The Department of Transport briefed the Select Committee on its 2021/22 Annual Performance Plans (APP) and its Strategic Plan. The Strategic Plan outlines measures which will be implemented by the Department to contribute to economic recovery and reconstruction.
The Department said planning was extremely difficult due to uncertainties posed by the Covid-19 pandemic and its inherent restrictions. DoT and entities are adapting to hybrid working arrangement to mitigate spread of the virus. Current plans take into consideration budget cuts and reprioritisation of resources over the medium term
Regarding estimates of national expenditure, the Department said R248.3 million was reduced over the Medium Term Expenditure Framework (MTEF) from compensation of employees, to remain within government’s expenditure ceiling for compensation of employees.
Members raised questions about filling vacancies in the Department; the field of study the bursary allocation will focus on; issues of airport ownership and refurbishment; maintenance of roads; road safety; accidents; and the implications on the Road Accident Fund (RAF).
The Chairperson welcomed everyone and acknowledged the presence of the Minister of Transport, Mr Fikile Mbalula, the Deputy Minister of Transport, Ms Dikeledi Magadzi, and the Director-General: Department of Transport (DOT), Mr Alec Moemi.
The Department came to brief the Committee on its 2021/22 Annual Performance Plan (APP). It is important to note the progress made with implementing necessary polices, in partnership with local and provincial government. This is to ensure mobility and access to economic and social activities. The issue is around modernising the passenger mobility structure, and improving the status of public transport. Commitment to job creation remains the aim of the programmes, and exercising oversight over entities in the Department is important as well.
As it was a by-election day, most Members were on the ground trying to consolidate their respective political parties. This would affect meeting attendance. There were five apologies noted; namely for Mr T Brauteseth (DA, KZN), Mr M Dangor (ANC, Gauteng), who both later joined, Ms B Mathevula (EFF, Limpopo), Ms S Boshoff (DA, Mpumalanga), and Mr T Apleni (EFF, Eastern Cape).
The Chairperson said he knows the election programme is close to the Minister’s heart, and hoped the Department will use the time wisely because Members would want to partake. He handed over the platform to the Minister.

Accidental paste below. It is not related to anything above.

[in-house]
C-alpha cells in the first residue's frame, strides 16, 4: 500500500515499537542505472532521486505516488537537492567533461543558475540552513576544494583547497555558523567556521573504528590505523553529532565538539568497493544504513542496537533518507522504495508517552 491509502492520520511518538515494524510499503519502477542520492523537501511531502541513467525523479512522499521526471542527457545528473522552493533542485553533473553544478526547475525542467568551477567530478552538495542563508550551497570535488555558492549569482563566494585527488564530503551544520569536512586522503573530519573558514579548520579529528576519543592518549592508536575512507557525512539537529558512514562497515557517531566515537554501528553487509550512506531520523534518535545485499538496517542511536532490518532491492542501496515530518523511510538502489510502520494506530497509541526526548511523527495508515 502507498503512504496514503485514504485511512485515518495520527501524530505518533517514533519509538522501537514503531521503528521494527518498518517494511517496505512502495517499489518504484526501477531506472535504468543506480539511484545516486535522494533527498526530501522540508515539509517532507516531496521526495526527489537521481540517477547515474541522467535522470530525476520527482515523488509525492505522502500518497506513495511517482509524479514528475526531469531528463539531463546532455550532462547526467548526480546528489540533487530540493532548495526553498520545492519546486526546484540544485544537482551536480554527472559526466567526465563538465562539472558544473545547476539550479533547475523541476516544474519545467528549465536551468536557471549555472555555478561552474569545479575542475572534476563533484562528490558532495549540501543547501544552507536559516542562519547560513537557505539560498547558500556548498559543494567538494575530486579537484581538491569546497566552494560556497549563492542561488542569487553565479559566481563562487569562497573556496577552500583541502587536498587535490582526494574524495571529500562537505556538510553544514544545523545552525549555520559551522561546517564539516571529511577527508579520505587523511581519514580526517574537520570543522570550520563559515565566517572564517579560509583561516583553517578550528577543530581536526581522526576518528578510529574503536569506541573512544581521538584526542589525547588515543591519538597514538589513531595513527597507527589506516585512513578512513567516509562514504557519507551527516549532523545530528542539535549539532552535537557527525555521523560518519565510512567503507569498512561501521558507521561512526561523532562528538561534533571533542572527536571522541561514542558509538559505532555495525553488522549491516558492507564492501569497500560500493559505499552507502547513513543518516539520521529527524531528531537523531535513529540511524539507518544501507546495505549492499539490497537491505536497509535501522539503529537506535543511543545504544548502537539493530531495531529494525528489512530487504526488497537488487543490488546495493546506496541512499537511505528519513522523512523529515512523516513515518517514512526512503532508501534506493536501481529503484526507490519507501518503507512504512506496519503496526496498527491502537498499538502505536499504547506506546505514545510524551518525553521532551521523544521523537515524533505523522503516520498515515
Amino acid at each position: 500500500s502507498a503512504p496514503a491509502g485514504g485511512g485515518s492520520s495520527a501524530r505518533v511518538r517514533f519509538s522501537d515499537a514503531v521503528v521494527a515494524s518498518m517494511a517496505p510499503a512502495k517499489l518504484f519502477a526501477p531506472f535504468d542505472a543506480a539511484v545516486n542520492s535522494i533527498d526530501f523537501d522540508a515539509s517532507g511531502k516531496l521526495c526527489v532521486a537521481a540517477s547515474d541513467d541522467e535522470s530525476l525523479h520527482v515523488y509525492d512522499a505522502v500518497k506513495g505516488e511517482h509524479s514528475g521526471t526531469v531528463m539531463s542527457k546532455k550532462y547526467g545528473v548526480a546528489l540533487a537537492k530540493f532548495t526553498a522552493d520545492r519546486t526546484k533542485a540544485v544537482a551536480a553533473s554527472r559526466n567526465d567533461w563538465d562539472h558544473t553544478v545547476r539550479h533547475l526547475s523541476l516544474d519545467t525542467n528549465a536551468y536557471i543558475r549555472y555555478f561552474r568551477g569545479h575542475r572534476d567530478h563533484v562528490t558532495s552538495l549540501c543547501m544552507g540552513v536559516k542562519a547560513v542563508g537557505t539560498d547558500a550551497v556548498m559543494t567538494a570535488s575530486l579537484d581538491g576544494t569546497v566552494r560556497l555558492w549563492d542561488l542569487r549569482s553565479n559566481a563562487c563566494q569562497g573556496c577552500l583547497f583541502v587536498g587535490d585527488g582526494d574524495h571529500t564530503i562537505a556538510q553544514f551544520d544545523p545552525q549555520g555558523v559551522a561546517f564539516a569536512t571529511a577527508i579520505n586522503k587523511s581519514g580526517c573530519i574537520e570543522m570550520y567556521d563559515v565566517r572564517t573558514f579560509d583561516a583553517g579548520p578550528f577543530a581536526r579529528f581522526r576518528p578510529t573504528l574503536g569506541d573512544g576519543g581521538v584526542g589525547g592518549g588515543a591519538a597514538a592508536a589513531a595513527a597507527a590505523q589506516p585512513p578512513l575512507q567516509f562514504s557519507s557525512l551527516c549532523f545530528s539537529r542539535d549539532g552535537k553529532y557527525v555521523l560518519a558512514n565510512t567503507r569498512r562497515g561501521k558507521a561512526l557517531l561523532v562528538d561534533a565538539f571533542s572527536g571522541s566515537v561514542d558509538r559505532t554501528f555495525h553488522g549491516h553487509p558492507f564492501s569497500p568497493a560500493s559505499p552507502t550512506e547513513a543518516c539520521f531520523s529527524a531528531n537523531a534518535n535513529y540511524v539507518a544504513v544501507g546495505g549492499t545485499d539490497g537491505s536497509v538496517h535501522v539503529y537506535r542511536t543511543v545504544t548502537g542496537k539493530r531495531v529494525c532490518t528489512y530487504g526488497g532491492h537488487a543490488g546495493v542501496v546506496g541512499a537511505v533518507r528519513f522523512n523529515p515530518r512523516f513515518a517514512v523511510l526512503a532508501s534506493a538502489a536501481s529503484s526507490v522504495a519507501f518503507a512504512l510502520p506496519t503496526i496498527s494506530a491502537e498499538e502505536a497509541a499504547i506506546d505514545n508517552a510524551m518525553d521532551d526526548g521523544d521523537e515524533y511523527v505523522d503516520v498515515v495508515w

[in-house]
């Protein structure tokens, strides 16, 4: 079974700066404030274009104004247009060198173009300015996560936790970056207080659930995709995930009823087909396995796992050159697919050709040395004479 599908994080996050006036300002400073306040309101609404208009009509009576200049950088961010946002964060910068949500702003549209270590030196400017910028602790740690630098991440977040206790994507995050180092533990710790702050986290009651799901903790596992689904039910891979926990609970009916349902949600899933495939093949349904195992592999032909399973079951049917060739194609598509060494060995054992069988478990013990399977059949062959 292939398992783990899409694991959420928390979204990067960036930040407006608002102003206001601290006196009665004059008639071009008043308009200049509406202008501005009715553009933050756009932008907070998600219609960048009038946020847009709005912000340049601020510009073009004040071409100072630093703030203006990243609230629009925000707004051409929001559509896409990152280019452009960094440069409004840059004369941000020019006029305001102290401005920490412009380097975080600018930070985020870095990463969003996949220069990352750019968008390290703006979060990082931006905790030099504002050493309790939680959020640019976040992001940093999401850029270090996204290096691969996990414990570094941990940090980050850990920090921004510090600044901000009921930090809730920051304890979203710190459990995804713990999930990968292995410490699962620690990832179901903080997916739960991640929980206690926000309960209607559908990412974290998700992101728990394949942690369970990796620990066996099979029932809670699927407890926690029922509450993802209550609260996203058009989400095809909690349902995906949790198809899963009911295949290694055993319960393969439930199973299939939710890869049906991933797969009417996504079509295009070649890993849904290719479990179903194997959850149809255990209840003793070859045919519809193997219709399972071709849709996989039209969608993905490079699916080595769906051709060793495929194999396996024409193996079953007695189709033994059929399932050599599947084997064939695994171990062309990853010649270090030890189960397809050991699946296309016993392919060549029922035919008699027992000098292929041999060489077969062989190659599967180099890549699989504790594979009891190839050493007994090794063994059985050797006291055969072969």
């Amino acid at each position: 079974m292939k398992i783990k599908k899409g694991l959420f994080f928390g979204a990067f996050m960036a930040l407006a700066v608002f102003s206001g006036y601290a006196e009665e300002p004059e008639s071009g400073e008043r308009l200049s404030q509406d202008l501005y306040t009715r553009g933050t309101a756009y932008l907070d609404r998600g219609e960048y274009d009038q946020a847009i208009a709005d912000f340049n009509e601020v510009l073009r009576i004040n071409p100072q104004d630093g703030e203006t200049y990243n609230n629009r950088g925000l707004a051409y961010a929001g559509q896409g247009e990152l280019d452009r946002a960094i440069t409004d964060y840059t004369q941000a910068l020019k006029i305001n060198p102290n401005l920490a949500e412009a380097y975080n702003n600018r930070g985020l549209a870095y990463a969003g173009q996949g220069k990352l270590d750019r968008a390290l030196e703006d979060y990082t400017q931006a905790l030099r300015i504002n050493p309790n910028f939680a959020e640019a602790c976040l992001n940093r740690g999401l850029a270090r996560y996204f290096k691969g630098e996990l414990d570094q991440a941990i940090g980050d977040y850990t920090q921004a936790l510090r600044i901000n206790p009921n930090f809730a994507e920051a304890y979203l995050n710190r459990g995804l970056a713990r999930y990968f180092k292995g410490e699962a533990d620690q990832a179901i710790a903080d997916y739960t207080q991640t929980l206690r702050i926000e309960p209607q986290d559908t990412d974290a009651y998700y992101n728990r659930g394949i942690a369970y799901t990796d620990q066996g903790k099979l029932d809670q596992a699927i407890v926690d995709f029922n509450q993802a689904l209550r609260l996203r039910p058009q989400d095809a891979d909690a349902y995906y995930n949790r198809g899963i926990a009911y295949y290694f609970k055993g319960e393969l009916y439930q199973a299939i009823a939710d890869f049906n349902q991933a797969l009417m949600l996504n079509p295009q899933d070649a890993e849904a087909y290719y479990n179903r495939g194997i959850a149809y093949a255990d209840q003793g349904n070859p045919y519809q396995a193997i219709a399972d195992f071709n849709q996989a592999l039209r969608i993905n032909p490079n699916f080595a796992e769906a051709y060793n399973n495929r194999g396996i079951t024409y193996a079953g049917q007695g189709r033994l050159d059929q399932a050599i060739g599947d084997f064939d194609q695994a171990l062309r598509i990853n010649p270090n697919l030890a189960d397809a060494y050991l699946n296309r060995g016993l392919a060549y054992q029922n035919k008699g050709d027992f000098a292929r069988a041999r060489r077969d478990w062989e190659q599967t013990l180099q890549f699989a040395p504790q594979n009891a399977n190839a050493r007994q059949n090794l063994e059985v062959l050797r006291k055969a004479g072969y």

The Minister said the Department is pleased to brief the Committee on Strategies/Plans to ensure transport, as a sector, plays a meaningful role in enabling access to economic opportunities for the citizenry. The Strategic Plan outlines measures which will be implemented by the Department to contribute to the country’s economic reconstruction and recovery. He said he has no doubt the Committee fully appreciates the disruptive effect of COVID-19 pandemic on the Department’s plans. Not only did the Department have to play catch-up and revise targets, but also had to re-examine ambitious goals in light of budget constraints brought on by the pandemic. An integral part of adapting to the new normal is to do more with less, while tackling corruption and wastage aggressively.
Minister Mbalula said the resolve to raise the bar on clean governance and ethical leadership has never been greater. As the Ministry appoints boards for the Department’s various entities, the Ministry demands the same commitments to it, and clarifies this commitment in a form of shareholder compacts and performance agreements. This is imperative if the Department is to optimise performance and deliver services which will improve lives.
This starts with achieving unqualified audit opinions with no significant findings over the medium term, and all the entities guided by the findings of the Auditor-General (AG) of South Africa. The Department will be paying particular attention to specific areas to improve governance across all entities. This includes the elimination of wasteful and fruitless expenditure, reduction of irregular expenditure, resolution of reported incidents of corruption, establishment of ethics structures, and compliance with the 30-day payment requirements, among others.